A signing saga that's been incredibly news-worthy has only gotten moreso with this newest bit of information: Not only has Mario Balotelli agreed to a cut in his wages to sign for Liverpool, he's taking a stunning 50% hit to his wages to do so.
It's a huge gesture as to Balotelli's commitment to the squad, even if the striker will still be making a pretty dang healthy amount of money. Especially given that Liverpool's pursuit for a new striker has been held back by the wage demands of their targets, finding someone willing to take lower wages to make the deal work is huge, especially when that striker has the raw talent of Balo.
It's believed that there will be incentives and bonuses worked in to his contract that would allow Balotelli to make up the difference between the deals, which serves as further confirmation that the mercurial striker seems willing to put in the work needed to be successful at Anfield. If he wants to make the most money he can, he'll need to keep his head screwed on straight and play at his best; if he doesn't behave and play well, he won't get starts, and without enough playing time there's no way he'll make his incentives.
This deal is also a sign that Balotelli's agent, Mino Raiola, is not exactly the cash-hungry power-monger that many make him out to be. People love to hate on agents, saying that they just want to move their clients around for their own financial benefit and only care about the size of their clients' paychecks, and by extension their own. In some cases, that's certainly true, but that's not the case with Raiola.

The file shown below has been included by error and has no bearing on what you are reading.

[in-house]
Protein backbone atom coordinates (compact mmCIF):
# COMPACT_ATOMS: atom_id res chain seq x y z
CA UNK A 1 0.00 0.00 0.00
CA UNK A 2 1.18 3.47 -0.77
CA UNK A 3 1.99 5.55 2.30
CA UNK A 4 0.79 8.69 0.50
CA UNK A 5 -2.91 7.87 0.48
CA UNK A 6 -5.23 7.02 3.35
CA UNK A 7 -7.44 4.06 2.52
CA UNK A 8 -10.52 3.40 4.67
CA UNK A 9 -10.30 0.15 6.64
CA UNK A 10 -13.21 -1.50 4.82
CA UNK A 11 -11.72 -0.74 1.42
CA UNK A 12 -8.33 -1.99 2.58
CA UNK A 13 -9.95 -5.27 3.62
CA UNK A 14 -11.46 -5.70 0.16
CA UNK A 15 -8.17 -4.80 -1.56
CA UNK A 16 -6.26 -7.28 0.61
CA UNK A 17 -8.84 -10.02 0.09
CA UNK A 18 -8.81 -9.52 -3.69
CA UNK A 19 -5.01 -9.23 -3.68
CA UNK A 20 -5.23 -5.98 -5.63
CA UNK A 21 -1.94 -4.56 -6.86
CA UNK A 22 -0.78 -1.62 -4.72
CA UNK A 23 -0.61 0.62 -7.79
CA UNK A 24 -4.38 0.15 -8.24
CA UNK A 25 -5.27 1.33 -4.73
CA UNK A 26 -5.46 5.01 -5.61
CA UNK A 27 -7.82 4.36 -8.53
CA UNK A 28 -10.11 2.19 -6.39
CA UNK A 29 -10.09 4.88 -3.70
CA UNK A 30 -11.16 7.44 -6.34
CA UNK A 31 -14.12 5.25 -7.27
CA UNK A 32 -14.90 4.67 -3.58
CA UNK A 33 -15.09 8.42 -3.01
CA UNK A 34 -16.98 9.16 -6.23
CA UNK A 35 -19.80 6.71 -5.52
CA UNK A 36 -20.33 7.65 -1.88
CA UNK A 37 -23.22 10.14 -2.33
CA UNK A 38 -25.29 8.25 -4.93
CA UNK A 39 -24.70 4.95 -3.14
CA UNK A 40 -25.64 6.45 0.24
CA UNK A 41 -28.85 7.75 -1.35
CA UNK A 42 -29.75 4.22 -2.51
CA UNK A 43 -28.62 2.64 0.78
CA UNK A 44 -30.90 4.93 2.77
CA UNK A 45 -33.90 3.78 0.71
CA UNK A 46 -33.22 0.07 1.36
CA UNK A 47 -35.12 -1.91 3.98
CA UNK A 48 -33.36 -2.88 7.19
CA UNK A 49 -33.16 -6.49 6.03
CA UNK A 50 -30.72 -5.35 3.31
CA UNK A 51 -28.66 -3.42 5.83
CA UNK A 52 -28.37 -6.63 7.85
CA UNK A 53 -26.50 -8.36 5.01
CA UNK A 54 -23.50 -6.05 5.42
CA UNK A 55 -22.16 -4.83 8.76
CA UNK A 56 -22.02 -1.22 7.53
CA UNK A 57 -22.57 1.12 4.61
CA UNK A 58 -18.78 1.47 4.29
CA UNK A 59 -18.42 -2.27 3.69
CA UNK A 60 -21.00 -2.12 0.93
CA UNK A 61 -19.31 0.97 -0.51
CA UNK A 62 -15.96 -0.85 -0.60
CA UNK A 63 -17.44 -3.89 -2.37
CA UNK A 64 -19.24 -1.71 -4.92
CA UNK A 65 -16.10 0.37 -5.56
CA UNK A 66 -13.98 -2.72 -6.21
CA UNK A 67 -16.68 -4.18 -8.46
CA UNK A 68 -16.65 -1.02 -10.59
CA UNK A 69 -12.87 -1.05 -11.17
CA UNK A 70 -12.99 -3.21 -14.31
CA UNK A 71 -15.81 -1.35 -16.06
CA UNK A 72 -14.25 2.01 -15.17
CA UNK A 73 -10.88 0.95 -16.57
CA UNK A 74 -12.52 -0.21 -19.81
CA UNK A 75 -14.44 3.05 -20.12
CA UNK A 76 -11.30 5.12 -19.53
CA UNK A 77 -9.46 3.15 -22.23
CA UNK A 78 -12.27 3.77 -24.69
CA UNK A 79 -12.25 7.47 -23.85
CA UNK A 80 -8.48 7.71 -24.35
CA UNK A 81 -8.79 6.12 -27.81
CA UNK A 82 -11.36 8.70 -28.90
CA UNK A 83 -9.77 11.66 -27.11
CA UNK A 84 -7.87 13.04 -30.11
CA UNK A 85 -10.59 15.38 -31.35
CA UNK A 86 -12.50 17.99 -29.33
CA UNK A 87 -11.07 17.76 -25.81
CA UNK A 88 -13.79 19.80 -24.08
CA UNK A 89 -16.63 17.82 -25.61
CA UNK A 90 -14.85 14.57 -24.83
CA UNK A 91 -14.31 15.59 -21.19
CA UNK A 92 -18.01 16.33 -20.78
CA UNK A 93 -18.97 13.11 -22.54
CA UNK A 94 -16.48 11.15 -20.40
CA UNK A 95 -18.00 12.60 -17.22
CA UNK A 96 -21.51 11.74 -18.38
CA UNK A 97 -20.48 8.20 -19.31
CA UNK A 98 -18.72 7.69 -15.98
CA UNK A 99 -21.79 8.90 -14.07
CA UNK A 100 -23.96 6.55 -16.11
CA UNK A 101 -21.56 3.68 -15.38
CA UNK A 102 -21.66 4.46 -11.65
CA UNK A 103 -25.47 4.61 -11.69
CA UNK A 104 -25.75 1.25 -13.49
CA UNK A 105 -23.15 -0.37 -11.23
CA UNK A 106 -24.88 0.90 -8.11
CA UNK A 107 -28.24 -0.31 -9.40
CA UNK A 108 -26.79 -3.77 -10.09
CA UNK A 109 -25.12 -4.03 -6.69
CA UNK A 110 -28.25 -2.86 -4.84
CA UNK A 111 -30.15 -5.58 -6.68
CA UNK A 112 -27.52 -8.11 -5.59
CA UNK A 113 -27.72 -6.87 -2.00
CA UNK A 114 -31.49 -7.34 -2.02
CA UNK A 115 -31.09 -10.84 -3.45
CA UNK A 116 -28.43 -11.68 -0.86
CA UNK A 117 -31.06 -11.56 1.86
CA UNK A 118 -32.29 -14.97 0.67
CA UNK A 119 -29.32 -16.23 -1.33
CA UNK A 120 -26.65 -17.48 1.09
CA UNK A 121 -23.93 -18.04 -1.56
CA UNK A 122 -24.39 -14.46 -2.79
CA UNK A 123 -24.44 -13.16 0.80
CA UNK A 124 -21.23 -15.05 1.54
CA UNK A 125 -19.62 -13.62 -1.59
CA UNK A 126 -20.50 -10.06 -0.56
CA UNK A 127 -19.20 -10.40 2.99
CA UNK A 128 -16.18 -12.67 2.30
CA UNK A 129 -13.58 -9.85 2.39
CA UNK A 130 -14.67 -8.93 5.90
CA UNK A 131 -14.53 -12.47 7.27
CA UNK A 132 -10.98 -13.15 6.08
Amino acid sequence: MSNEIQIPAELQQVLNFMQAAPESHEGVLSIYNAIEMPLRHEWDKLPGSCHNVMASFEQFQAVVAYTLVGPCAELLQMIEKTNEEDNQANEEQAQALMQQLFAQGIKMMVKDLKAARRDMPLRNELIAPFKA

While Raiola has certainly engineered a number of high-profile deals that have made him a very wealthy man, there's also been a common theme among many of his deals: he consistently finds his client a better situation that fits them better and brings a better chance of long-term success than where they previously were. Just look at Balotelli: when things went sour at Manchester City, Raiola got Balotelli back home in Milan, and for a time things looked great.
Then AC Milan fell apart, and so to did Balo's relationship with the fans. Now Raiola has his client poised to join a manager and club situation that, on the surface at least, stand an excellent chance of giving Balotelli the stability and support he needs to be successful. Putting together a deal of this structure increases the risk for his client, but also serves as a not-so-subtle nudge from Raiola to shape up or shut up.
It's also a smart deal to take for Liverpool; a lower-base, incentive driven deal significantly lowers the financial risk from their side of the equation. If Balotelli plays excellently, they won't care that he's hitting every incentive, they'll just be raking in the wins, and hopefully the trophies as well. If he doesn't, then at least he won't be hurting the wage bill nearly as much as he could be. This deal is looking better and better all the time for Liverpool.
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